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I am trying to make a binary search tree, but when I try to insert any value, or more precisely when a NULL pointer gets passed to the function, it just freezes for a little while and then it crashes. Here's the code:

void create(int co, struct node **leaf){
 else if(co<(*leaf)->val){
   create(co, &(*leaf)->left);
 else if(co>=(*leaf)->val){
   create(co, &(*leaf)->right);

I can't figure out why it does that. Can you explain?

EDIT: The first call of the function looks like this:

struct node *root;
   create(f[i], &root);

Where c is the number of elements in the array. And this is the definition of the struct:

struct node{
        int val;
        struct node *left;
        struct node *right;

So the problem is not in the code I posted here, the entire code can be found here If I should just rewrite the whole question and just post the whole code here please saz so in the commnets, will try to rectify ASAP.

FOUND MY ANSWER After I got it to actually get past create safely, I was able to find the last one mistake that screwed up my program. It was *i++;. Apparently ++ doesn't work well with values being pointed to. After I rewrote it to *i=*i+1; it finally works, so I' like to thank all the people who helped me and ask one final question: What is the difference between *i++; and *i=i+1;?

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When you say "a NULL pointer gets passed to the function", do you mean leaf == NULL or *leaf == NULL? –  interjay Dec 17 '12 at 16:22
Shouldn't your first if condition be if(*leaf == NULL)? –  noMAD Dec 17 '12 at 16:24
@netcoder Isn't that what has to be done? You need the space associated with struct node, right? –  noMAD Dec 17 '12 at 16:29
@interjay I initialize struct node *root; root=0; and then pass &root as an argument. –  Tomeamis Dec 17 '12 at 16:46
@Tomeamis: NULL is a macro usually defined as ((void *)0) in C. There is a slight difference, because NULL has pointer-type while 0 has integer-type. –  netcoder Dec 17 '12 at 17:12

2 Answers 2

up vote 1 down vote accepted

I took your struct definition and insert function exactly as they were and took your other code and dumped into a main() function as such:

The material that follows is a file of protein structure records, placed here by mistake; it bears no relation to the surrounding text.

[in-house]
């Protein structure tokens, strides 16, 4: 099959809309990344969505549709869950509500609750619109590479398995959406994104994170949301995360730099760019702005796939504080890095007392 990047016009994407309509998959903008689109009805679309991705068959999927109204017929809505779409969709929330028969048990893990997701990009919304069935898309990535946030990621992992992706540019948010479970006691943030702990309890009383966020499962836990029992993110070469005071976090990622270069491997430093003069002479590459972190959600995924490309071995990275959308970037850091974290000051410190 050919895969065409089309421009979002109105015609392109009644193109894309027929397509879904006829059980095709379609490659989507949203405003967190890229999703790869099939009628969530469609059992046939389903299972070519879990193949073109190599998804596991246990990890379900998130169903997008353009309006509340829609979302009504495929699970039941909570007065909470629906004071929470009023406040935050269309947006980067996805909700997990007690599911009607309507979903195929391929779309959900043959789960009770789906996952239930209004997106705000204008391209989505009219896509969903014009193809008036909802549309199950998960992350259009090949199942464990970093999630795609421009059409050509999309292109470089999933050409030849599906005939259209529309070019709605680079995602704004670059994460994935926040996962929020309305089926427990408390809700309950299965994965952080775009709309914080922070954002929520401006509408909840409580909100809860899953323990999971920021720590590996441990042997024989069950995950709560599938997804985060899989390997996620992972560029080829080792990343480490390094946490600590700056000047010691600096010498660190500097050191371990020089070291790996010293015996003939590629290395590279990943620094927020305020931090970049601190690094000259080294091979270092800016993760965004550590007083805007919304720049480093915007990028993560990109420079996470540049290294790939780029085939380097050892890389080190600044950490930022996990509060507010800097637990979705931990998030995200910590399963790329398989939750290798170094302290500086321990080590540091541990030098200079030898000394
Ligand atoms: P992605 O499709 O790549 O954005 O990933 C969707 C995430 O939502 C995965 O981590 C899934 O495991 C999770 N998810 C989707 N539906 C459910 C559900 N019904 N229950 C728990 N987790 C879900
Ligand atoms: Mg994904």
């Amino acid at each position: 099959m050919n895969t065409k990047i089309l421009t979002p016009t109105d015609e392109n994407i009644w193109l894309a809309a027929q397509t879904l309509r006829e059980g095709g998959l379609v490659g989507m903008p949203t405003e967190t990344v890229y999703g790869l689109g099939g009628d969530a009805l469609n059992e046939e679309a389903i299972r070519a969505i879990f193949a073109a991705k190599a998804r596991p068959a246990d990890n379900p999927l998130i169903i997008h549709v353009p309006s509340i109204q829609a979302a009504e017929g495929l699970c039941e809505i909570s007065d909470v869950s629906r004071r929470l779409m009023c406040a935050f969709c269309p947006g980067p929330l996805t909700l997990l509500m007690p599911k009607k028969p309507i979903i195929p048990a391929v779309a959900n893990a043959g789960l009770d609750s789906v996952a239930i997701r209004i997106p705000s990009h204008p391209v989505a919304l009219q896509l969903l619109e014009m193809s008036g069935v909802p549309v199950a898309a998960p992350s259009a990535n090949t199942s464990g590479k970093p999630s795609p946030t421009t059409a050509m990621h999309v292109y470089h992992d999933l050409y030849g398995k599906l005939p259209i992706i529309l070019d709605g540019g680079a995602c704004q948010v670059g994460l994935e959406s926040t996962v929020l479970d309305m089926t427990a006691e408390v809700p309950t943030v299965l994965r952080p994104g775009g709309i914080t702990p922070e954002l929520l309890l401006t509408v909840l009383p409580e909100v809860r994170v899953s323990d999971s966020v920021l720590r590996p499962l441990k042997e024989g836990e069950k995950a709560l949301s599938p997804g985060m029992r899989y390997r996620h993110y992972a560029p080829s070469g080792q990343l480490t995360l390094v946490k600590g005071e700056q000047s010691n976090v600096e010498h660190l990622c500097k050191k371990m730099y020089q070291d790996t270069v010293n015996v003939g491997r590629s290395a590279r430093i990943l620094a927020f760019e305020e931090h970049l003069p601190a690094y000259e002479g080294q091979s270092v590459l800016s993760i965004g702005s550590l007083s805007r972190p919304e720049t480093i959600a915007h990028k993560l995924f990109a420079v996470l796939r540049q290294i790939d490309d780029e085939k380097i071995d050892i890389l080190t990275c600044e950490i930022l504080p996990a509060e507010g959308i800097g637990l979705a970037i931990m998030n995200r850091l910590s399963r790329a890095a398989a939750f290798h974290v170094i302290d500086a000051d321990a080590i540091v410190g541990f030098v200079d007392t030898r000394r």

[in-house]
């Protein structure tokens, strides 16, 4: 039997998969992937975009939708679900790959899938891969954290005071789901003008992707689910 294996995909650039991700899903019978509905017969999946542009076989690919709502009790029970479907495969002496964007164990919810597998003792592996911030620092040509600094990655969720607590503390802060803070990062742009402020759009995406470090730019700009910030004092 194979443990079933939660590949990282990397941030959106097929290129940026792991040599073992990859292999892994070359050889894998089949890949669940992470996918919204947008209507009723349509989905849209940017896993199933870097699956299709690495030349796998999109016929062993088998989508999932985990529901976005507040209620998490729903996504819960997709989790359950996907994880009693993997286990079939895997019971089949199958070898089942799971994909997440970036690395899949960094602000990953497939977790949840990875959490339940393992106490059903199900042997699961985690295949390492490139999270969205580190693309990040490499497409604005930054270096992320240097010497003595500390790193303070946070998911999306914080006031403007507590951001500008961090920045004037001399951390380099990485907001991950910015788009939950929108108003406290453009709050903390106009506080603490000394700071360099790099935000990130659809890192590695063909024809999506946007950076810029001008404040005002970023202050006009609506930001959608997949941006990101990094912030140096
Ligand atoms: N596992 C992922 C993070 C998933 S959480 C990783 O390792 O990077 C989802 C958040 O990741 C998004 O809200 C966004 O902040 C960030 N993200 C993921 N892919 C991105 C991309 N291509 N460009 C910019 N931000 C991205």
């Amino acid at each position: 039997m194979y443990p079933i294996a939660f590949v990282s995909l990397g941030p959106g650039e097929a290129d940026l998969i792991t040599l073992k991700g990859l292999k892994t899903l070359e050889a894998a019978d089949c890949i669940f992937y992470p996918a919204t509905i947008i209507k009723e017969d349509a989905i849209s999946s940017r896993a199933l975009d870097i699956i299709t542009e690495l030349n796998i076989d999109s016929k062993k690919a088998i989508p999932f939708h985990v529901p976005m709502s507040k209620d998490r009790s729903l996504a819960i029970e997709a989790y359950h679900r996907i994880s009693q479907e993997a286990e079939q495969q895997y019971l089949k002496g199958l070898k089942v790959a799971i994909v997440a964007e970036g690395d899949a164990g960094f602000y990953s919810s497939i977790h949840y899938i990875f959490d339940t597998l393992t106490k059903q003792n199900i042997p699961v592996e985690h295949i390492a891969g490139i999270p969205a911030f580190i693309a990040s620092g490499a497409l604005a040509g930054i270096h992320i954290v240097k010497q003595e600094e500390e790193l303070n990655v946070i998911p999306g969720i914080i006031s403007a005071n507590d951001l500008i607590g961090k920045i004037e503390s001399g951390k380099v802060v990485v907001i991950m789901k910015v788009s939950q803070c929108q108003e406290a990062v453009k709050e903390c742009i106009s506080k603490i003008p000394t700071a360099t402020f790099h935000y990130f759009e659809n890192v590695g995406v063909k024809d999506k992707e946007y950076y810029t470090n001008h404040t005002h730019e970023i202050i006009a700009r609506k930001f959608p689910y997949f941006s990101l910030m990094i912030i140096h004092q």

int main()
    struct node *root;
    int i, c = 10;
        create(i, &root);
    return 0;

Seems it works just fine. I also tried a number of different ordered elements:

int f[] = {6, 1, 9, 2, 0, 18, 2, -8, 10000, 5};

And again, no crashes and I get the correct ordering...

Did you verify that c, which you use in the condition: i<c has f[] number of elements? You could remove the c by just using: sizeof(f)/sizeof(int).

What input makes this function fail? What is the exact error message it fails with?

When you "walk" your tree, did you check for NULL before printing values?

After you posted the whole code, I can see it crashes here:

int *pole, i, count=3;
pole[0]=25;   <----

You didn't give pole any memory, so you're deferencing an uninitialized pointer.

pole = malloc(3 * sizeof(int));

fixes that, but there's more.

Next you'll die here:

void getorder(struct node *leaf, int *f, int *i){
        getorder(leaf->left, f, i);
     f[*i]=leaf->val;  <-- this will kill you

Because again, you don't give j any memory:

int *j;
getorder(root, f, j);
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Yes, I checked. I already understand that my problem lies elsewhere. Thanks for the effort and the tip with the sizeofs. Wouldn't sizeof(f) just return the size of the pointer and not tha array though? –  Tomeamis Dec 17 '12 at 17:54
@Tomeamis - sizeof(f) will return the size of the array in bytes. If it were a char array, that would be the number of elements (1 char = 1 byte). If you take sizeof(f)/sizeof(int) you're getting the size of your array in bytes divided by the size of an int in bytes which leaves you with number of ints in your array. –  Mike Dec 17 '12 at 17:57
@Tomeamis - I started looking at your full code, found two errors, but there's probably more. See the edit above. It seems like you're having issues with pointers. If you use a pointer you have to assign memory (malloc()) before you can use it, and before you leave you should release the memory assigned (free()) –  Mike Dec 17 '12 at 18:09

There is nothing wrong with the code. Here you can see it running fine and achieving the desired results. Working on gcc 4.3.4 (C90/C99) and on gcc 4.7.2.

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Alright, I tried to run mz whole program through the site you linked to, and I got a segfault, so the problem is probably elsewhere. Here is the link to the whole code and the result. –  Tomeamis Dec 17 '12 at 17:37
@Tomeamis You haven't allocated memory for your pole array and you try to assign values into it –  icepack Dec 17 '12 at 17:41
Thanks, now it runs on the site, but in my computer it still crashes with exactly the same input. Is it possible that it's caused by the compiler? –  Tomeamis Dec 17 '12 at 17:51
@Tomeamis: No. Only novices think that their problems are compiler bugs. Professionals know that 99.99% of their problems are not compiler bugs but programmer bugs: PEBKAC — Problem Exists Between Keyboard And Chair. No offense intended; but very very few problems are caused by compiler bugs. You should assume that it is not a compiler bug until you have the code working on half a dozen platforms with more compilers and there's just one compiler on one platform left that is crashing. Even then, it is more likely you're relying on undefined behaviour that doesn't work the same everywhere. –  Jonathan Leffler Dec 17 '12 at 18:02
@JonathanLeffler I know that computers rarely get things wrong so it's more likely my fault but if someone else can run it and it goes without a hitch but I get errors, I can't think of another cause. –  Tomeamis Dec 17 '12 at 18:18

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